Increased Quitting, Decreased Layoffs: A Recipe for Economic Recovery

Thursday, 14 Feb 2013 08:37 AM

By Dan Weil

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More people were quitting their jobs in December, and fewer people were getting laid off from them, an encouraging sign for the economy going forward.

Layoffs registered 1.57 million in December, the lowest total since the Bureau of Labor Statistics started releasing its Job Openings and Labor Turnover Survey in 2000, CNBC reports.

Meanwhile, 2.16 million people quit their jobs in December, the largest amount since June 2008. And that total accounts for 53 percent of all job separations in the month.

Editor's Note:
Economist Warns: 50% Unemployment, 100% Inflation Possible

"These points go against the popular notion that the economy ground to a halt while D.C. negotiated the fiscal cliff late last year, and supports the hope domestic labor markets can continue to improve in 2013," Beth Reed of ConvergEx Group, writes in a report obtained by CNBC.

"If lawmakers can reach consensus in Washington and allow businesses a sense of economic stability, then job growth might actually accelerate."

ConvergEx’ "Take this Job and Shove It" index of current/future consumer confidence hit a high for the economic recovery, Reed says. "You're not going to quit your job if you have no faith in your own economic status."

Non-farm payrolls rose 157,000 in January, but the unemployment rate inched higher to 7.9 percent in December from 7.8 percent in November.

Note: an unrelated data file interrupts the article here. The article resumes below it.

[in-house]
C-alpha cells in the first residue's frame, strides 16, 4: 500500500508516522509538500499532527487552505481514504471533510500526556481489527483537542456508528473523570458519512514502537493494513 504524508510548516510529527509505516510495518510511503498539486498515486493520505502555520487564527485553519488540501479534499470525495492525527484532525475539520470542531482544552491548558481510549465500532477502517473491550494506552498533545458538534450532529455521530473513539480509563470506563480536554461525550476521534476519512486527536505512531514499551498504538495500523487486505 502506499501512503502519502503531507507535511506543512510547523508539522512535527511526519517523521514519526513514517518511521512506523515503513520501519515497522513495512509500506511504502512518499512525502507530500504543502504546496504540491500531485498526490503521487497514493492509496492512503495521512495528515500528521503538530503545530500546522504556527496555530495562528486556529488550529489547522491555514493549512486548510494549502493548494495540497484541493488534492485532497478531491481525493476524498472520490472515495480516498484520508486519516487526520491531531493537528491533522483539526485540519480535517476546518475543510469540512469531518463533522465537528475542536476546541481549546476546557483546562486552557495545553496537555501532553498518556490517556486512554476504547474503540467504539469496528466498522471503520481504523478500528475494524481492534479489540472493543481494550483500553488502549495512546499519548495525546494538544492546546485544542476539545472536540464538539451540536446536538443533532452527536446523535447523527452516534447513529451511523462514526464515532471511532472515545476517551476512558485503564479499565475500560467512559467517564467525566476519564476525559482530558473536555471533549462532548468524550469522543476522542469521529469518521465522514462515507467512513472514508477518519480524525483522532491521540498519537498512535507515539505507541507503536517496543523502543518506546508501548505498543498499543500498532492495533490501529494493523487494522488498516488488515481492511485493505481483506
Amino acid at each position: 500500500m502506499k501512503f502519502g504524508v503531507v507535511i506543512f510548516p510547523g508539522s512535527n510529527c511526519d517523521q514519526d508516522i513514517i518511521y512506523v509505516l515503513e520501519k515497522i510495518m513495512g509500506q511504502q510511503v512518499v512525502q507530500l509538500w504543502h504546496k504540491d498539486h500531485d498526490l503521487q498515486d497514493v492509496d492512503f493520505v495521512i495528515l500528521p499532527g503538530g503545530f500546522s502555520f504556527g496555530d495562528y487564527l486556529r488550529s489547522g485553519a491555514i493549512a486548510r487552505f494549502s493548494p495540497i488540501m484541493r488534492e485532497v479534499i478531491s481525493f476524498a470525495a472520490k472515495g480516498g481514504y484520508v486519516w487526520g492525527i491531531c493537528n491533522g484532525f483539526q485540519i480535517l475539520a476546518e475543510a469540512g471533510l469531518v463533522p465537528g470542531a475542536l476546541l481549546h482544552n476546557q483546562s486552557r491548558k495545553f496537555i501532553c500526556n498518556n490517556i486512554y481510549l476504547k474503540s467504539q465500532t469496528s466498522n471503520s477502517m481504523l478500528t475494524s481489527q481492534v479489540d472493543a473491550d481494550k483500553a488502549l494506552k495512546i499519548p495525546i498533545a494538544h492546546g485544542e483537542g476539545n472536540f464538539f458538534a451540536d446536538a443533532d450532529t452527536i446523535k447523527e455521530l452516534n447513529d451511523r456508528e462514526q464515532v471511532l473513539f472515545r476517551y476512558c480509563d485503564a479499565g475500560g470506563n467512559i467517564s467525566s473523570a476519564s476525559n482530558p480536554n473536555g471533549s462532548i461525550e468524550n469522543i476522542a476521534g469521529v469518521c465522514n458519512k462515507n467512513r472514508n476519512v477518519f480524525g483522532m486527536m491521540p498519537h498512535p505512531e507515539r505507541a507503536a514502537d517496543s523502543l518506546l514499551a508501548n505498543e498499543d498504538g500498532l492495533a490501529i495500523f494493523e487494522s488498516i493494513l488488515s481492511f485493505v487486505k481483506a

The ConvergEx data suggest that the unemployment rate should start to go down again in February.

Other data are mixed as well. Retail sales gained only 0.1 percent in January after a 0.5 percent increase in December.

"We are starting to see the impact of higher taxes, but we have a positive wealth effect from increasing house prices and a boost from equities," Robert Dye, chief economist at Comerica bank in Dallas, tells Reuters.

"My expectation is that consumers are able to continue to increase spending but only moderately."

Russell Price, senior economist at Ameriprise Financial, agrees that the economy may be recovering.

“Despite concerns about the fiscal cliff, businesses were running so tight on labor that even a modest increase in demand forced them to hire,” he tells Bloomberg.

“As long as Washington is able to resolve many of the issues that remain on the table, the economy should get much stronger.”

Editor's Note: Economist Warns: 50% Unemployment, 100% Inflation Possible

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